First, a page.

Suburban malls, stores shut down amid widespread fears of looting
Businesses across the suburbs, including at least four shopping malls, closed abruptly Sunday amid threats of looting and vandalism, authorities said.
Some of those fears came to fruition later Sunday night in Aurora, and Metra announced it is suspending all service on Monday for the safety of the public and employees, and because of municipal restrictions that limit workers' ability to reach job sites.
Oakbrook Center in Oak Brook closed as numerous reports surfaced online about looting at the mall and nearby businesses. Police confirmed the closure on Facebook, but in a follow-up post stated there were no looters and the mall is secure.
Lombard officials in a tweet said Yorktown Center and several surrounding stores also closed early Sunday because of looting fears.
"Lombard has been notified by nearby communities that they are experiencing groups traveling along the Butterfield and Roosevelt Road Corridors, causing damage," the tweet reads. "Yorktown Center and many stores in the area have closed for the day, as a precaution."
Police in Schaumburg confirmed that Woodfield Mall closed early Sunday as a result of social media threats, but said no looting or property damage was reported.
"Due to social media threats for rioting and looting at the mall, as a precautionary measure all entrances and exits off Route 53 had been barricaded," police said. The threats specified a start at 7 p.m., and a heavy police presence had assembled at the mall.
Naperville officials said Sunday night they were closely tracking reports out of neighboring communities about roving groups possibly causing damage.
"At this time there is no credible threat to our community," the police statement reads. "Please be aware of your surroundings and as always, please call 911 if you need us. The Naperville Police Department will continue to monitor the situation closely."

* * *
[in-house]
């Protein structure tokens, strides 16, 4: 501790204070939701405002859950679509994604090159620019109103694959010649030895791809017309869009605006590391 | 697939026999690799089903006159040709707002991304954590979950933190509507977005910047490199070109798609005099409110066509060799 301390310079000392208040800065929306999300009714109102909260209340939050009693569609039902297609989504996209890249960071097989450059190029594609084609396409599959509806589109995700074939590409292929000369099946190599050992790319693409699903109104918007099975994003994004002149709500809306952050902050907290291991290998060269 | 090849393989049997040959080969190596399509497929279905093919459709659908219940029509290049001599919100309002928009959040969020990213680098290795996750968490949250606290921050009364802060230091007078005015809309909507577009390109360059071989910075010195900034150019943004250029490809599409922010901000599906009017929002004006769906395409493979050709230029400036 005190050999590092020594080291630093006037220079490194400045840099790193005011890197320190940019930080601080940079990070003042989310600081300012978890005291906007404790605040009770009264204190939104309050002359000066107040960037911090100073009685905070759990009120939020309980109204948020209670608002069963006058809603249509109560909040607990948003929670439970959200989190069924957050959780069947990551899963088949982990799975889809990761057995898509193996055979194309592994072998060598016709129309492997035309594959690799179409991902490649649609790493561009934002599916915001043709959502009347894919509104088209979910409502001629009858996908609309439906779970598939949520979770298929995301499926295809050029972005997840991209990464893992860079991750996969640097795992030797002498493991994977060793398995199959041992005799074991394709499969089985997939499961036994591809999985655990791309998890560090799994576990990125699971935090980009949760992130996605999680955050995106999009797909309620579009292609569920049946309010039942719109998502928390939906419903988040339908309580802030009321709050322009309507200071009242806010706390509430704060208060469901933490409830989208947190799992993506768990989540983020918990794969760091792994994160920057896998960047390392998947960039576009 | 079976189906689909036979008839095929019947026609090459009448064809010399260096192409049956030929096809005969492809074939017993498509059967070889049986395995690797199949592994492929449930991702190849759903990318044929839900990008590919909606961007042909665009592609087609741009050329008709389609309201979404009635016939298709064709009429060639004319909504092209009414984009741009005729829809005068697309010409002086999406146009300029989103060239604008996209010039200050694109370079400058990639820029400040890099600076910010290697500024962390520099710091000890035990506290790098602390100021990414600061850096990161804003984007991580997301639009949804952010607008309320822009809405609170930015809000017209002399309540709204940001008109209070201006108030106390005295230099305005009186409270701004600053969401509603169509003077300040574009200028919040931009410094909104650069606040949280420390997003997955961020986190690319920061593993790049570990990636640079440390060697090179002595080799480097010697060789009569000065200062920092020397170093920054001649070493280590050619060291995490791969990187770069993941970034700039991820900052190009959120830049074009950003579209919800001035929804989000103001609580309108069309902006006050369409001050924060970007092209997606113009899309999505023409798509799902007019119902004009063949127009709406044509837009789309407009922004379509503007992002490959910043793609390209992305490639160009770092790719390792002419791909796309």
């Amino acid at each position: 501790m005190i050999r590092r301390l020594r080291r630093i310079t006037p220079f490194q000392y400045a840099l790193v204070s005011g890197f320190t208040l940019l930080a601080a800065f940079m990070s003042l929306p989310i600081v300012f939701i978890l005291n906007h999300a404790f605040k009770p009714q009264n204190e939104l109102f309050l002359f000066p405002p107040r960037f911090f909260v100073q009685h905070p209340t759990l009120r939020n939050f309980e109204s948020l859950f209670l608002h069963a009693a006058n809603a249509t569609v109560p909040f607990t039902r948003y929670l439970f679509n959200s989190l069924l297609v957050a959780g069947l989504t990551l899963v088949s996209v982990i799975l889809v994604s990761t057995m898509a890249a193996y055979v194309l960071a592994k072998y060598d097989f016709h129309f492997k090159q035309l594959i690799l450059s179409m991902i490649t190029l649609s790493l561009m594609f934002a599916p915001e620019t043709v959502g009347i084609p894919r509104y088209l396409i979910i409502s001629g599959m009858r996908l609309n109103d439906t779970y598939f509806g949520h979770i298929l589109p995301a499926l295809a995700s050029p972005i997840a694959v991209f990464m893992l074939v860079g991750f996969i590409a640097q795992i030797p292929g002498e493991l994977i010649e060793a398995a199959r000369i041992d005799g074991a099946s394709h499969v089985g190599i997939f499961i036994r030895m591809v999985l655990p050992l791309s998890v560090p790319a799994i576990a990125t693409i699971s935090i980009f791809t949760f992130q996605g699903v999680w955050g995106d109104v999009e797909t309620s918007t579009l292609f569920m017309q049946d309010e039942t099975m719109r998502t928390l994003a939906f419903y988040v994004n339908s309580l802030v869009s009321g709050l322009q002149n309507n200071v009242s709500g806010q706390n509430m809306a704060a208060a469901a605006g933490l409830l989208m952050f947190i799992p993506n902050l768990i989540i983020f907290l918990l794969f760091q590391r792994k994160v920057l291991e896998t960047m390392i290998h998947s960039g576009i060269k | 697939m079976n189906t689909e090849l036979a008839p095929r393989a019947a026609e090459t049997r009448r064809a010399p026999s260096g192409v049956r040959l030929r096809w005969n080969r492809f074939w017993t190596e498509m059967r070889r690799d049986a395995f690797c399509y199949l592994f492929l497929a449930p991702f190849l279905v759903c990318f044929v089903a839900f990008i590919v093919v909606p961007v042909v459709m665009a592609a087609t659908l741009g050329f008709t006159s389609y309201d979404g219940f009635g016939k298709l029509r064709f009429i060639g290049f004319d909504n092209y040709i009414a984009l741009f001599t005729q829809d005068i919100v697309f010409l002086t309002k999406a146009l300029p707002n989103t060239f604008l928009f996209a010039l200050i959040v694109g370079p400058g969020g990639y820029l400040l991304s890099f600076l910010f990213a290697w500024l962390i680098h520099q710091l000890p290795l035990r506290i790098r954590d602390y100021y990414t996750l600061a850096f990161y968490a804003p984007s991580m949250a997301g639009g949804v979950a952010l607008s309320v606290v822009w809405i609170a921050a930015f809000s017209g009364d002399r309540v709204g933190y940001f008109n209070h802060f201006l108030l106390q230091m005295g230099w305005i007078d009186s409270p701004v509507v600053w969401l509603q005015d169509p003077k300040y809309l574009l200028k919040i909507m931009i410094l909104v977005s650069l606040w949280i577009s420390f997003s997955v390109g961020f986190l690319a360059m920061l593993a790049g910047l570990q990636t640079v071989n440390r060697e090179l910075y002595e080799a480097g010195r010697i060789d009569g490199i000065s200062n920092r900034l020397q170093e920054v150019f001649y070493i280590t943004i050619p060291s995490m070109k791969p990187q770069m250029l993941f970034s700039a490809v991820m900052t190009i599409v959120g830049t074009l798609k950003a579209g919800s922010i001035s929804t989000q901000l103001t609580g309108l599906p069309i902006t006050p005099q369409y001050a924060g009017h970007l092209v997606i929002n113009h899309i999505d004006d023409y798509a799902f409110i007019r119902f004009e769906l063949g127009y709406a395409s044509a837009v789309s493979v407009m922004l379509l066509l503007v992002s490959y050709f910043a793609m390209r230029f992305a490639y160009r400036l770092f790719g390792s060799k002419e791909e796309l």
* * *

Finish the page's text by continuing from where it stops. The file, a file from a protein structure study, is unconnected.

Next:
In Rosemont, officials at the Fashion Outlets of Chicago announced the mall was closed Sunday "out of an abundance of caution, and with the safety of our shoppers and retailers in mind."
In Carpentersville, a social media post threatened a riot, Police Chief Michael Kilbourne said
"'Cville, riot, Walmart,' those three words, in some order," Kilbourne said. "We have identified the poster, a 17-year-old, we've spoken to him and there was no intent or ability to carry out on his post."
Shortly after 7 p.m. Sunday, DuPage County Board Chairman Dan Cronin issued a statement in regard to incidents stemming from people protesting the May 25 death of Minnesota resident George Floyd.
"This evening, I stand with Sheriff (James) Mendrick and State's Attorney (Bob) Berlin in support of our DuPage County communities," Cronin began.
"We condemn the actions that resulted in the death of George Floyd and we support people's right to assemble and peacefully protest. But there is a difference between protesting peacefully and committing criminal acts. Protesters in DuPage County who damage or destroy private or public property, or who commit criminal acts like arson, burglary and criminal damage to property will be arrested, prosecuted and if found guilty, imprisoned. We have no tolerance for those who would use this tragic occurrence to cause further pain in our community."